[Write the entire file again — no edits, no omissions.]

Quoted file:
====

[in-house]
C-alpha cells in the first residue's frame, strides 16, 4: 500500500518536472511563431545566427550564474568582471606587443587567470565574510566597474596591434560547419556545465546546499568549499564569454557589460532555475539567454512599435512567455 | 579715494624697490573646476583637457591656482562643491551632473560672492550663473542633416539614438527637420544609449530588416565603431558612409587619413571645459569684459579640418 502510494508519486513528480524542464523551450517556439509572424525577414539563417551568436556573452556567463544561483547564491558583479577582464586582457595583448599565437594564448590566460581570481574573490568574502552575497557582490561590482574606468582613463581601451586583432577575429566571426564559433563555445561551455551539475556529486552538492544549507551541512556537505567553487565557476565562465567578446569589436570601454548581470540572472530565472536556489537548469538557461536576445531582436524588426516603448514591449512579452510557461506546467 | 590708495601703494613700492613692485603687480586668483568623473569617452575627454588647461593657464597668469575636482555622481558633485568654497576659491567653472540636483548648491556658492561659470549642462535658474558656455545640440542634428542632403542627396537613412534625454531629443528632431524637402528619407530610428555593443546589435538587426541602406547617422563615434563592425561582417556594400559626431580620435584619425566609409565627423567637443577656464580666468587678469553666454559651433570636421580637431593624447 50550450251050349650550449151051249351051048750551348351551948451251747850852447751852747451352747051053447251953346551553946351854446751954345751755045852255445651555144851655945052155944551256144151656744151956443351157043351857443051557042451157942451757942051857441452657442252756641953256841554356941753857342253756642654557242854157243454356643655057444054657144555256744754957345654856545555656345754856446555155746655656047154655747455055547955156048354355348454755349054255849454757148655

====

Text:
[in-house]
C-alpha cells in the first residue's frame, strides 16, 4: 500500500518536472511563431545566427550564474568582471606587443587567470565574510566597474596591434560547419556545465546546499568549499564569454557589460532555475539567454512599435512567455 | 579715494624697490573646476583637457591656482562643491551632473560672492550663473542633416539614438527637420544609449530588416565603431558612409587619413571645459569684459579640418 502510494508519486513528480524542464523551450517556439509572424525577414539563417551568436556573452556567463544561483547564491558583479577582464586582457595583448599565437594564448590566460581570481574573490568574502552575497557582490561590482574606468582613463581601451586583432577575429566571426564559433563555445561551455551539475556529486552538492544549507551541512556537505567553487565557476565562465567578446569589436570601454548581470540572472530565472536556489537548469538557461536576445531582436524588426516603448514591449512579452510557461506546467 | 590708495601703494613700492613692485603687480586668483568623473569617452575627454588647461593657464597668469575636482555622481558633485568654497576659491567653472540636483548648491556658492561659470549642462535658474558656455545640440542634428542632403542627396537613412534625454531629443528632431524637402528619407530610428555593443546589435538587426541602406547617422563615434563592425561582417556594400559626431580620435584619425566609409565627423567637443577656464580666468587678469553666454559651433570636421580637431593624447 50550450251050349650550449151051249351051048750551348351551948451251747850852447751852747451352747051053447251953346551553946351854446751954345751755045852255445651555144851655945052155944551256144151656744151956443351157043351857443051557042451157942451757942051857441452657442252756641953256841554356941753857342253756642654557242854157243454356643655057444054657144555256744754957345654856545555656345754856446555155746655656047154655747455055547955156048354355348454755349054255849454757148655